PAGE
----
Sunday, December 13, 2015

Global summit reveals divergent views on human gene editing


   The International Summit of Gene Editing was held on December 1-3.  The conference consisted of over 500 scientists from 20 different countries.  At this conference the scientists discussed the ethical issues that genome alterations bring. Much of the discussion surrounded an April publication by Chinese researchers who used the gene-editing technology CRISPR–Cas9 to modify a gene in non-viable human embryos.  This is where most of the controversy normally arises, whether or not genetic changes should be done to embryos.  Most countries have some kind of limit of the research that can be done on human embryos.  Some countries ban any kind of gene-editing on human embryos.  Ethicists also brought up the point that down the round gene-editing on embryos will cause inequality and discriminations, because only wealthy parents will be able to make an alteration to their embryo if they had the choice.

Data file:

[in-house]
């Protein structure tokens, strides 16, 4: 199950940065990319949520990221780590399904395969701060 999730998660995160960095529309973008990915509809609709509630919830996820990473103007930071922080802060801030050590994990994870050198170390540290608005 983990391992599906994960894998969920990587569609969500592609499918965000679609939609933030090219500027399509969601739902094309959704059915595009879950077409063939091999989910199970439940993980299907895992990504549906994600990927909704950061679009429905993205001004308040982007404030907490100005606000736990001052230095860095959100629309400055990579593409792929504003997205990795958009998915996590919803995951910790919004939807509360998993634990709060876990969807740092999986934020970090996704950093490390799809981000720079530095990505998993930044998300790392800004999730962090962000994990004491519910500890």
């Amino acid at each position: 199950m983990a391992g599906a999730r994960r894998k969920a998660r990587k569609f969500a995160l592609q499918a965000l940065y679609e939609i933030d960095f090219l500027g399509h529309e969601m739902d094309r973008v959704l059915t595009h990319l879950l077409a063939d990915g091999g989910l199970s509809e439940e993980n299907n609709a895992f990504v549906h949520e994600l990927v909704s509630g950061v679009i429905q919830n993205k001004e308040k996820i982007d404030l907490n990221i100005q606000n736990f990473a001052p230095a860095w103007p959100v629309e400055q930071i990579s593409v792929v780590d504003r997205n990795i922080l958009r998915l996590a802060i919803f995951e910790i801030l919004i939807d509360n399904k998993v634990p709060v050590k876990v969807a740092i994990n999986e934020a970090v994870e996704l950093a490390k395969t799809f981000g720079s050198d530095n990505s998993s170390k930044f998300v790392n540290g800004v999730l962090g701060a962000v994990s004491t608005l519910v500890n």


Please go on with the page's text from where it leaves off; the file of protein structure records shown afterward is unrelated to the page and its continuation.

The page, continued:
In my own opinion I feel that no matter what way you look at this topic there will always to controversial view points.  I feel like there should be more of these conferences to discuss the different viewpoints of countries around the world on gene-editing.

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1 comment:

  1. Despite the fact that many people think experimenting on embryos is unethical in any context, the fact that the embryos are non-viable means that tests on the m could be OK in the right situation. Tests can be performed to help with cancer, allergies, and birth disorders, and results could not come about without testing. Yes, embryos are technically babies and cannot consent, which is what raises the controversy in the scientific community but the benefits of genetic testing could be so much more powerful then the controversy that surrounds it